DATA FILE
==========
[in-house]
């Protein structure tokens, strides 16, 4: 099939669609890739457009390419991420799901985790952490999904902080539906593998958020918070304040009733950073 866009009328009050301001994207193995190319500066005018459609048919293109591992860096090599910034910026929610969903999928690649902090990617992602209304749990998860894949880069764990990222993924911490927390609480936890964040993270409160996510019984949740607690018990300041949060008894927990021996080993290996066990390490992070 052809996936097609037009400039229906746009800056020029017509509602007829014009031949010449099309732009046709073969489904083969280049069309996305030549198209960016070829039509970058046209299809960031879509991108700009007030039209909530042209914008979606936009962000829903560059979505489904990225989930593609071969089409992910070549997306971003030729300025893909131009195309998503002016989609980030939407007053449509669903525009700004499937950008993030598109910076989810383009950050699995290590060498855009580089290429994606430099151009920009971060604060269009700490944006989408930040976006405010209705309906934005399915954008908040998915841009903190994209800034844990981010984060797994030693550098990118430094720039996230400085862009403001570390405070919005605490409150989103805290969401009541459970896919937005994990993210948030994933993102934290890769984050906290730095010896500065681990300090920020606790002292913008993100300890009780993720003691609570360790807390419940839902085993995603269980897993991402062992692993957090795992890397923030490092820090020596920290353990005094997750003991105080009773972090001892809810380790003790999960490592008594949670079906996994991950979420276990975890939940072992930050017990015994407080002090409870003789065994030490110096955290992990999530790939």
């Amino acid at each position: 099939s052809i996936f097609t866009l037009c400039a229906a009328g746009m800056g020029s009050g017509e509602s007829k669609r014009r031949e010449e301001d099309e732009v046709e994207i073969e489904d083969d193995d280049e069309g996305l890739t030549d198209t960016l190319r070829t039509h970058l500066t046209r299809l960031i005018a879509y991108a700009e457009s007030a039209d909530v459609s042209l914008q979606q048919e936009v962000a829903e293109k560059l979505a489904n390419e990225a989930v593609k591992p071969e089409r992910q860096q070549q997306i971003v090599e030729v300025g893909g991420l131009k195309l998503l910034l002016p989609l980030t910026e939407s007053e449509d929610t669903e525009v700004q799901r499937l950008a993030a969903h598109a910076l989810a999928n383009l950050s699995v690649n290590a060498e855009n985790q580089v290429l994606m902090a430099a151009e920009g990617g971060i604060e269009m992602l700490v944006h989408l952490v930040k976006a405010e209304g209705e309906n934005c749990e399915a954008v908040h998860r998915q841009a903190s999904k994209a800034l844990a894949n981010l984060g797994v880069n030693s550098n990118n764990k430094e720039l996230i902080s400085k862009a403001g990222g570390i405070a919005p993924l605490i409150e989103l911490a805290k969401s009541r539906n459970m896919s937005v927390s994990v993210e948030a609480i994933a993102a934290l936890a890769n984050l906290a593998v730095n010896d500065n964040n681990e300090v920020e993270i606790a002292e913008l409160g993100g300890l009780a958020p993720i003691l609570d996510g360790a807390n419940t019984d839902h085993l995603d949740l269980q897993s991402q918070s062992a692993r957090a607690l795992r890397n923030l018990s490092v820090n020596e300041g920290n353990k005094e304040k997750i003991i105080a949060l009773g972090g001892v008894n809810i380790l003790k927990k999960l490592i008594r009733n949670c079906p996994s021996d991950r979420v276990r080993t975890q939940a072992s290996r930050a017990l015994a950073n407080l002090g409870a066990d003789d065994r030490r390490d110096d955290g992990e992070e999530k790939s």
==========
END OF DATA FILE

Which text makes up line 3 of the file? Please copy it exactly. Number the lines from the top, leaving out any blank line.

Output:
């Amino acid at each position: 099939s052809i996936f097609t866009l037009c400039a229906a009328g746009m800056g020029s009050g017509e509602s007829k669609r014009r031949e010449e301001d099309e732009v046709e994207i073969e489904d083969d193995d280049e069309g996305l890739t030549d198209t960016l190319r070829t039509h970058l500066t046209r299809l960031i005018a879509y991108a700009e457009s007030a039209d909530v459609s042209l914008q979606q048919e936009v962000a829903e293109k560059l979505a489904n390419e990225a989930v593609k591992p071969e089409r992910q860096q070549q997306i971003v090599e030729v300025g893909g991420l131009k195309l998503l910034l002016p989609l980030t910026e939407s007053e449509d929610t669903e525009v700004q799901r499937l950008a993030a969903h598109a910076l989810a999928n383009l950050s699995v690649n290590a060498e855009n985790q580089v290429l994606m902090a430099a151009e920009g990617g971060i604060e269009m992602l700490v944006h989408l952490v930040k976006a405010e209304g209705e309906n934005c749990e399915a954008v908040h998860r998915q841009a903190s999904k994209a800034l844990a894949n981010l984060g797994v880069n030693s550098n990118n764990k430094e720039l996230i902080s400085k862009a403001g990222g570390i405070a919005p993924l605490i409150e989103l911490a805290k969401s009541r539906n459970m896919s937005v927390s994990v993210e948030a609480i994933a993102a934290l936890a890769n984050l906290a593998v730095n010896d500065n964040n681990e300090v920020e993270i606790a002292e913008l409160g993100g300890l009780a958020p993720i003691l609570d996510g360790a807390n419940t019984d839902h085993l995603d949740l269980q897993s991402q918070s062992a692993r957090a607690l795992r890397n923030l018990s490092v820090n020596e300041g920290n353990k005094e304040k997750i003991i105080a949060l009773g972090g001892v008894n809810i380790l003790k927990k999960l490592i008594r009733n949670c079906p996994s021996d991950r979420v276990r080993t975890q939940a072992s290996r930050a017990l015994a950073n407080l002090g409870a066990d003789d065994r030490r390490d110096d955290g992990e992070e999530k790939s």